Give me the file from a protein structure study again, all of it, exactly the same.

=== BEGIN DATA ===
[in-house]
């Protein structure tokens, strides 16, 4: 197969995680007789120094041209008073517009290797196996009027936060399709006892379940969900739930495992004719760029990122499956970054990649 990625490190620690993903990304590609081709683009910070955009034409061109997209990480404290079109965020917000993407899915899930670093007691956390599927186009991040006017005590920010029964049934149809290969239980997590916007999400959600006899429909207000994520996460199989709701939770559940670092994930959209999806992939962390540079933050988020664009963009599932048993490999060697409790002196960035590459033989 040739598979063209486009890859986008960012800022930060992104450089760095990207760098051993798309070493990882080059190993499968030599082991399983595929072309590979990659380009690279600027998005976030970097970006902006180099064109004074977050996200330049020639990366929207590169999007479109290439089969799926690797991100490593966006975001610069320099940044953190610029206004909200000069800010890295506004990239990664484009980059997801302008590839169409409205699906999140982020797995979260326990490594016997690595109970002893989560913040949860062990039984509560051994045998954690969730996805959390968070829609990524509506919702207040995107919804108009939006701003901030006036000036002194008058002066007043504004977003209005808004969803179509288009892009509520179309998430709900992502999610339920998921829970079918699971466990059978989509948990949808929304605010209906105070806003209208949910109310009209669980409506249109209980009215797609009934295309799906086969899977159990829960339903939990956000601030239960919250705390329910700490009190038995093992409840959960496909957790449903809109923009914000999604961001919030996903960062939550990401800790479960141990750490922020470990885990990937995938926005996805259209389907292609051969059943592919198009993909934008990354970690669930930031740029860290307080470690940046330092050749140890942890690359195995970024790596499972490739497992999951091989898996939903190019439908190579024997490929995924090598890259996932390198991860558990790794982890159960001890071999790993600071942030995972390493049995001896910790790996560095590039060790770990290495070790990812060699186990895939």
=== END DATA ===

[in-house]
């Protein structure tokens, strides 16, 4: 197969995680007789120094041209008073517009290797196996009027936060399709006892379940969900739930495992004719760029990122499956970054990649 990625490190620690993903990304590609081709683009910070955009034409061109997209990480404290079109965020917000993407899915899930670093007691956390599927186009991040006017005590920010029964049934149809290969239980997590916007999400959600006899429909207000994520996460199989709701939770559940670092994930959209999806992939962390540079933050988020664009963009599932048993490999060697409790002196960035590459033989 040739598979063209486009890859986008960012800022930060992104450089760095990207760098051993798309070493990882080059190993499968030599082991399983595929072309590979990659380009690279600027998005976030970097970006902006180099064109004074977050996200330049020639990366929207590169999007479109290439089969799926690797991100490593966006975001610069320099940044953190610029206004909200000069800010890295506004990239990664484009980059997801302008590839169409409205699906999140982020797995979260326990490594016997690595109970002893989560913040949860062990039984509560051994045998954690969730996805959390968070829609990524509506919702207040995107919804108009939006701003901030006036000036002194008058002066007043504004977003209005808004969803179509288009892009509520179309998430709900992502999610339920998921829970079918699971466990059978989509948990949808929304605010209906105070806003209208949910109310009209669980409506249109209980009215797609009934295309799906086969899977159990829960339903939990956000601030239960919250705390329910700490009190038995093992409840959960496909957790449903809109923009914000999604961001919030996903960062939550990401800790479960141990750490922020470990885990990937995938926005996805259209389907292609051969059943592919198009993909934008990354970690669930930031740029860290307080470690940046330092050749140890942890690359195995970024790596499972490739497992999951091989898996939903190019439908190579024997490929995924090598890259996932390198991860558990790794982890159960001890071999790993600071942030995972390493049995001896910790790996560095590039060790770990290495070790990812060699186990895939």